Fortunately, the RN40 was not dull anymore. We headed towards San Martin de los Andes, a tourist town by the lake Lacar. This is where the famous Road of the Seven Lakes (Camino de los 7 Lagos) begins. As its name implies, it is a scenic road – part of the RN40 – that crosses among 7 main lakes, some rivers, lagoons and various streams. The end of this route is the town Villa la Angostura, but there are a lot of options for other, shorter routes along the main one. It was one of those routes we chose: the RP63 towards Paso Cordoba, a mountain pass in an almost untouched natural landscape and from there (after one night in our tent, at the confluence of the Limay and Traful rivers) back to the RN40 via RP65.

The next part of our trip had a completely predictable course, which resulted in a unpredictable decision – which was not that unpredictable though, but we didn't know that back then. It seems a bit confusing but I'll try to make things more clear: the places we had seen all the previous days were stunningly beautiful, but our trip at some point started repeating itself. Each day was the same as the previous one. We needed to check on our maps to be sure whether we were next to the right lake and refer to our calendars all the time in order to see what day it was. Our cameras were full of nice pictures, but our journals were empty of stories and soon, we realized why. We were traveling across one of Argentina's most touristic areas. Seeing travelers from all over the world was not interesting for the locals anymore. They were all polite, but our conversations were short and the subjects the same: How much does it cost to camp here? What's on the menu? This side of Patagonia may be ideal for holidays, for an escape from the everyday life of the cities, but after a short while it could contribute very little to our kind of travel.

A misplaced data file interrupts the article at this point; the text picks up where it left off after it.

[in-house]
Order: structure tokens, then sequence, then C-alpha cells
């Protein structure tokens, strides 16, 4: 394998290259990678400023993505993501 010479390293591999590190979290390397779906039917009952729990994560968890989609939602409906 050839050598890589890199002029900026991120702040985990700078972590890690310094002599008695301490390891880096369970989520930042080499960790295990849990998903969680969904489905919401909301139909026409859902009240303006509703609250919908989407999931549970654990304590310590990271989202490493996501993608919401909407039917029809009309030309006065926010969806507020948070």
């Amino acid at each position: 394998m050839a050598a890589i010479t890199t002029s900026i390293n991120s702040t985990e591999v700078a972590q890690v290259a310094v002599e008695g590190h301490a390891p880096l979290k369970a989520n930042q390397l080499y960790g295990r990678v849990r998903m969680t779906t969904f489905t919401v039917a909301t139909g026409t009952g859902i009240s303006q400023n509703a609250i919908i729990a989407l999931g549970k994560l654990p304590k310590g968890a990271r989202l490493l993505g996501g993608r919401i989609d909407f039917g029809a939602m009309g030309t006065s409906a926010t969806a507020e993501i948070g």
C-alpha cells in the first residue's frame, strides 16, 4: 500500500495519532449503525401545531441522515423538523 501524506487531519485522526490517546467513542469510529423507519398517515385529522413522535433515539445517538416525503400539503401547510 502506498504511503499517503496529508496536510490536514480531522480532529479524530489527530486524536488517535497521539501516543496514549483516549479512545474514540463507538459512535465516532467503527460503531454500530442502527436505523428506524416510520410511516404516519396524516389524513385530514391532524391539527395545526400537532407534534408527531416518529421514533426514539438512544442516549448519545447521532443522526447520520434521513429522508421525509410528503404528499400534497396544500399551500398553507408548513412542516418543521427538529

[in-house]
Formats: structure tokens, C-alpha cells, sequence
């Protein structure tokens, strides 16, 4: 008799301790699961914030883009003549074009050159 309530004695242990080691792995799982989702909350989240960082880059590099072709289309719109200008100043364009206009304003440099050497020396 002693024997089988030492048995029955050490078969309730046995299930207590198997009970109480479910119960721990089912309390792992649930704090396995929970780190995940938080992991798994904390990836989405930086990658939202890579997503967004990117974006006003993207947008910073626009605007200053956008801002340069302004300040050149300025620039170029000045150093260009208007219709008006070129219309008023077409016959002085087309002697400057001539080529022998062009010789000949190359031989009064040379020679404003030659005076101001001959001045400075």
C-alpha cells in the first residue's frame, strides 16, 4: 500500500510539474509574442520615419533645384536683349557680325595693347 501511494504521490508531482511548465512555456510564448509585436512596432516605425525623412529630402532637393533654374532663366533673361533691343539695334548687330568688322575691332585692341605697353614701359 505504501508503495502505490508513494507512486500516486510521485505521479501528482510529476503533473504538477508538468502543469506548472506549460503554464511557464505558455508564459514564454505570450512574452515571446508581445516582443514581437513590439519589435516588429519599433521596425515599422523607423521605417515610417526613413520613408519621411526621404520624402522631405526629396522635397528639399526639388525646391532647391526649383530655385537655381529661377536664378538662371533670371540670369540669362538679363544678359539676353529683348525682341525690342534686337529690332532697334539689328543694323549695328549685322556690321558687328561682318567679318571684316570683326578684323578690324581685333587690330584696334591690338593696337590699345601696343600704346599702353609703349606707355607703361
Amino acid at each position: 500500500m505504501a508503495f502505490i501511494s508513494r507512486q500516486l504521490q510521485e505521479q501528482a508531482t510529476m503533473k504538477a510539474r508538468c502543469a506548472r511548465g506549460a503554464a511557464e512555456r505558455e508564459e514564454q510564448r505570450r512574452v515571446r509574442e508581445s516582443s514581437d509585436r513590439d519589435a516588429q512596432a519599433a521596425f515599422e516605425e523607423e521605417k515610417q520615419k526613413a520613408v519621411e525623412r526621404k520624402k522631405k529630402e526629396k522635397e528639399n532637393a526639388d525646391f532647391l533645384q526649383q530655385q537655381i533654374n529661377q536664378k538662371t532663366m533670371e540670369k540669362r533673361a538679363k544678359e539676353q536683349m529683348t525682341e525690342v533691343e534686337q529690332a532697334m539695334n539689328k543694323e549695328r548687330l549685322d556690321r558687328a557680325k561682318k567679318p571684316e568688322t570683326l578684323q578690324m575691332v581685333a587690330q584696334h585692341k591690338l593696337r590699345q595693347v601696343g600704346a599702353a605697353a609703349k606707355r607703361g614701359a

We didn't even enter the famous city of Bariloche, Argentina's Switzerland as some tourist guides call it. Kitsos carried on covering as many miles per day as possible, with us traveling in silence, lost in our thoughts. Another night in our tent under the starry sky, next to a river with crystal water (river Villegas) and from there, directly to the small town of Trevelin. Our crossing through the National Park Los Alerces was a really fast one – camping there for one night would cost us the total budget of a whole day. Fortunately, it was still low season, so the park rangers just let us cross it without paying the entrance fee (under the condition that we would exit the park on the same day).

Our initial plan was to continue on the RN40 until Los Antiguos and from there, cross into Chile (Chile Chico). In 2015, we had done the same but following the opposite direction. This time we were thinking of riding across the southern part of Carretera Austral until Villa O'Higgins – the end of the road. However, the days we spent at the peaceful campsite in Trevelin helped us relax, clear our heads, talk and finally make up our minds. We were now sure that we didn't need more lakes, more rivers and forests. What we needed was more people, more stories to remember, more unpredictable situations. So, four days later, when we packed our stuff and started Kitsos' engine, we knew what we had to do.